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Price of legal help for startups? Free

Thanks to the UW Law & Entrepreneurship Clinic, an average of 300 Wisconsin startups each year have access to free legal services that would otherwise burst their burgeoning budgets.

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One of the major roadblocks to success as a first-time business owner — especially if you’re a new entrepreneur embarking on a startup venture — is finding the business expertise and advice that’s necessary to fill in the gaps of your own education and experience.

Entrepreneurs may be experts in their unique product or service, but they’re often novices in accounting and cash flow, PR and marketing, human resources, and the day-to-day legalities of running a business.

Many young startups are often cash poor, too, so finding assistance with any of those services gratis is an uphill climb.

It’s what makes the University of Wisconsin Law & Entrepreneurship Clinic unique, though anyone outside of the startup community may never have heard of it.

The “L&E Clinic” assists an average of 300 startups each year throughout the state of Wisconsin by using second- and third-year law students to provide free legal services. The clinic works across all industries and with a diverse group of startup founders with three goals: to provide a challenging experience to the students, to provide quality legal work for clients, and to provide an economic benefit to the state of Wisconsin.

“The L&E Clinic provides a broad range of transactional legal services for startup businesses, but the bulk of our work is rooted in corporate formation and intellectual property,” explains Jeffrey Glazer, clinical assistant professor, for the clinic. “We help companies with founders, securities and/or fundraising issues, patents, trademarks, website contracts, leases, licenses, and employee agreements — basically anything that a startup business of any kind might need. The only thing we don’t handle is dispute resolution or litigation.”

The top three industries the clinic serves are IT (includes mobile apps and other software and hardware-based businesses, including health care IT), biotech, and food and beverage. About 10–15% of the clinic’s work is with nonprofits.

The clinic was formed in 2009 by Eric Englund and Anne Smith. Englund was asked by Ken Davis, the UW Law School dean at the time, to think about what a business/entrepreneurship clinic might look like, says Glazer. “Eric brought in Anne Smith, who had been general counsel for Promega, and spoke with WARF’s then-managing director, Carl Gulbrandsen, who promised funding for this nascent clinic. It quickly became apparent that the clinic was filling a large gap in private legal services.”

For the past two years, the clinic has served over 300 clients per year, billing over $1 million worth of free legal services per year just in student time, which is estimated at $150 per hour. Since its foundation, the clinic has served well over 1,000 businesses throughout the state.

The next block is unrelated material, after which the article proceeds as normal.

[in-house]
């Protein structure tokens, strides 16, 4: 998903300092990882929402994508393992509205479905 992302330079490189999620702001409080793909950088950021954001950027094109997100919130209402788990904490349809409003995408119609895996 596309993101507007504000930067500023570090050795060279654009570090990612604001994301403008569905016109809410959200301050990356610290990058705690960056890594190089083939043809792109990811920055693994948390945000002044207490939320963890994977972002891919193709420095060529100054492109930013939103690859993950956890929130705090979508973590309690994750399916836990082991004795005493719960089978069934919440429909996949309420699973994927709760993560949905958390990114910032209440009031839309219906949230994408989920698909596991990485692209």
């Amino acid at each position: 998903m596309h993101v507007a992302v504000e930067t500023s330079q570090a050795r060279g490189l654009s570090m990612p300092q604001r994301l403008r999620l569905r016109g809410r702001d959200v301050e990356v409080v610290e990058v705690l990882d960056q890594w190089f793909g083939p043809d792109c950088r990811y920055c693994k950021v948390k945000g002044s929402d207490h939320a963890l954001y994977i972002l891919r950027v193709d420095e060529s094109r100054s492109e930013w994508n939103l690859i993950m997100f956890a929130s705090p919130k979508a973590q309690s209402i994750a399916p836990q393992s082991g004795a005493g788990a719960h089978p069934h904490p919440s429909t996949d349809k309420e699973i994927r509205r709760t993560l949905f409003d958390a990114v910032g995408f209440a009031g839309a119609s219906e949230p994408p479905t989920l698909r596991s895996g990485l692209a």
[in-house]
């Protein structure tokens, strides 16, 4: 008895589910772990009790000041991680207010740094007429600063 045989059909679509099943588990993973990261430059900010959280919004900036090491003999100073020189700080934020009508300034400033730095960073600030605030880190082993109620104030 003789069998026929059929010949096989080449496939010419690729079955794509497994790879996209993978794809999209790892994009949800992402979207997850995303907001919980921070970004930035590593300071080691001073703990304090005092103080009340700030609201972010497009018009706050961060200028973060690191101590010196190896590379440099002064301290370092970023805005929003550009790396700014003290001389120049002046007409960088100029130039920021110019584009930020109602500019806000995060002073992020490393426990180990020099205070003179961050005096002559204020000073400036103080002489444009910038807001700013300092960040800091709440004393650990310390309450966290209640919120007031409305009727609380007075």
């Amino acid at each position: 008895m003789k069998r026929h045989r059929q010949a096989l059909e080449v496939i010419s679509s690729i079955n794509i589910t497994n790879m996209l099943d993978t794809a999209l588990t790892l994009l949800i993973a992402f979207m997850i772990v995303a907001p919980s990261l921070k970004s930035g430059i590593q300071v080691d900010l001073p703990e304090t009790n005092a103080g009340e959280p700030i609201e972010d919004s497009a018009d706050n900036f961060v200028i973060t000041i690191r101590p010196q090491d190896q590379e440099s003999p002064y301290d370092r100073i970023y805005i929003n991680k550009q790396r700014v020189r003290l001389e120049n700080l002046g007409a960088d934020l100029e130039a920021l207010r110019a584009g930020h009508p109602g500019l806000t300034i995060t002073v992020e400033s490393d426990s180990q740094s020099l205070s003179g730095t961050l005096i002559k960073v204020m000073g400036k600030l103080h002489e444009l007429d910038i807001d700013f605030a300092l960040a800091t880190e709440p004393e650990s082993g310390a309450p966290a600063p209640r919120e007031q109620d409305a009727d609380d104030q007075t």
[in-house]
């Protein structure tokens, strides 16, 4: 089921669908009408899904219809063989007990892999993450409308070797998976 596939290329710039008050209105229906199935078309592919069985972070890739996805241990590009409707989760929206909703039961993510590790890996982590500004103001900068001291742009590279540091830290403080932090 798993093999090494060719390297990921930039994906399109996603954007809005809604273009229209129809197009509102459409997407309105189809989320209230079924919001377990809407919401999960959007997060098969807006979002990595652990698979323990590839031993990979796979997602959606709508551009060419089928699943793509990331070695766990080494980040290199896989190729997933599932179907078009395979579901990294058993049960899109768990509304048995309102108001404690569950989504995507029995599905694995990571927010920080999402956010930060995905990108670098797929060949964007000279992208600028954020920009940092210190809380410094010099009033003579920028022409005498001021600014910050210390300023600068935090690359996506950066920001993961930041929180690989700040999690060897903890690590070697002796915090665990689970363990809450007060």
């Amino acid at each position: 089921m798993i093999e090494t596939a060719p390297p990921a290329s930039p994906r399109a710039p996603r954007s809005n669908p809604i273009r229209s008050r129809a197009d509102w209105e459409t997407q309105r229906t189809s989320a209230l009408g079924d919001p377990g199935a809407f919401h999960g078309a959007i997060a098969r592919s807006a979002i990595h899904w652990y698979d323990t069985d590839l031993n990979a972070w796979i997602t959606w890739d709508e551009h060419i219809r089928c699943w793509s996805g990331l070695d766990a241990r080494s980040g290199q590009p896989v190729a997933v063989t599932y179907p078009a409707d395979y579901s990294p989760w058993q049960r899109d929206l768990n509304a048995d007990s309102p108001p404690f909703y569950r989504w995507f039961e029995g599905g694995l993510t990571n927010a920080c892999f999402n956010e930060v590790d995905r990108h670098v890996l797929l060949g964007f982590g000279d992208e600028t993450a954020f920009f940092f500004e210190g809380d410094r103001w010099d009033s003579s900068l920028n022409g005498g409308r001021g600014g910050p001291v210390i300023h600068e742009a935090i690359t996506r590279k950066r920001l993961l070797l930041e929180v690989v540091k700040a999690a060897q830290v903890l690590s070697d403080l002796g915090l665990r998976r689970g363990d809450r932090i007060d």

If not for the L&E Clinic, Glazer states people looking for low-cost legal help would have little choice with only a handful of options. “Essentially, startups could 1) use their own personal network to find a lawyer capable of doing the work; 2) use the Wisconsin Bar’s Lawyer Referral Service; or 3) self-lawyer. Unfortunately, none of these are particularly great options for the large number of companies that clearly need the help.”

Of course, just because the legal services offered by the clinic are free doesn’t mean there’s no cost to the work the student attorneys are doing.

Glazer notes all work at the clinic is provided free of charge to the client, except for filing fees. In turn, the clinic receives “lights-on funding” from the university, although a significant amount of its funding comes from the Wisconsin Alumni Research Foundation (WARF), and a mix of private donors who believe in the clinic’s mission and grant funding from a variety of sources, including the Wisconsin Economic Development Corp. (WEDC).

“Approximately 50% of the work we do is affiliated with the University of Wisconsin, while the other 50% is from clients in cities and towns throughout the state,” notes Glazer. “More specifically, about 40% of our work is with clients here in Dane County, and the remainder is spread throughout the state. For example, last year we served clients in 32 counties.”

Many of the clinic’s current and former clients have been winners and nominees for this year’s Wisconsin Innovation Awards or the Governor’s Business Plan Competition, as well as participants in gener8tor and other national accelerator programs. The L&E Clinic itself was one of 10 Wisconsin Innovation Award winners earlier this month for the work it does on behalf of startup businesses around the state.

Past clients of the clinic include EatStreet, the JJ Watt Foundation, and Mobcraft. One current client is Aha Notes, a new Madison startup. Co-founder Scott Rouse says he’s received help from the L&E Clinic on his young business’ provisional patents, operating agreement, and IP agreements. “The UWLEC has been a huge help and I couldn’t say enough positive things about them, and (co-founder) Anne Smith in particular.”


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